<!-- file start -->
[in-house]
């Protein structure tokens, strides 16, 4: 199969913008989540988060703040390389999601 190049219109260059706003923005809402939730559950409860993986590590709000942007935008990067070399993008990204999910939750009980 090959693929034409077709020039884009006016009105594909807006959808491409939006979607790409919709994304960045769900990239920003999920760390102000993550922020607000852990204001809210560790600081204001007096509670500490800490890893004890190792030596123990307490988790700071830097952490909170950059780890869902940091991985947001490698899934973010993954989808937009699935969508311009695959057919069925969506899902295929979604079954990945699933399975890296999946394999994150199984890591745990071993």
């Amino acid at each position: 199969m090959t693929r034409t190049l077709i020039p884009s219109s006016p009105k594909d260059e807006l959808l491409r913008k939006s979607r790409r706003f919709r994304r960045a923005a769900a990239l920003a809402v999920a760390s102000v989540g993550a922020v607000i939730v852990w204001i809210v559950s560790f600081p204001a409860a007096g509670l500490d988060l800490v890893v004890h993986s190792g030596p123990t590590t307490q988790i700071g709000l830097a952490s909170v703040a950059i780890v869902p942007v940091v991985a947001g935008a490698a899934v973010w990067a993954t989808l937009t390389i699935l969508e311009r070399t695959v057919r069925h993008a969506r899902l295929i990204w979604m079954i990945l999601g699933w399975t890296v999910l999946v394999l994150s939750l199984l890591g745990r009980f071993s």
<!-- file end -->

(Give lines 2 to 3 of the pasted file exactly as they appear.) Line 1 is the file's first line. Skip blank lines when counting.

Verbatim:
């Protein structure tokens, strides 16, 4: 199969913008989540988060703040390389999601 190049219109260059706003923005809402939730559950409860993986590590709000942007935008990067070399993008990204999910939750009980 090959693929034409077709020039884009006016009105594909807006959808491409939006979607790409919709994304960045769900990239920003999920760390102000993550922020607000852990204001809210560790600081204001007096509670500490800490890893004890190792030596123990307490988790700071830097952490909170950059780890869902940091991985947001490698899934973010993954989808937009699935969508311009695959057919069925969506899902295929979604079954990945699933399975890296999946394999994150199984890591745990071993």
């Amino acid at each position: 199969m090959t693929r034409t190049l077709i020039p884009s219109s006016p009105k594909d260059e807006l959808l491409r913008k939006s979607r790409r706003f919709r994304r960045a923005a769900a990239l920003a809402v999920a760390s102000v989540g993550a922020v607000i939730v852990w204001i809210v559950s560790f600081p204001a409860a007096g509670l500490d988060l800490v890893v004890h993986s190792g030596p123990t590590t307490q988790i700071g709000l830097a952490s909170v703040a950059i780890v869902p942007v940091v991985a947001g935008a490698a899934v973010w990067a993954t989808l937009t390389i699935l969508e311009r070399t695959v057919r069925h993008a969506r899902l295929i990204w979604m079954i990945l999601g699933w399975t890296v999910l999946v394999l994150s939750l199984l890591g745990r009980f071993s």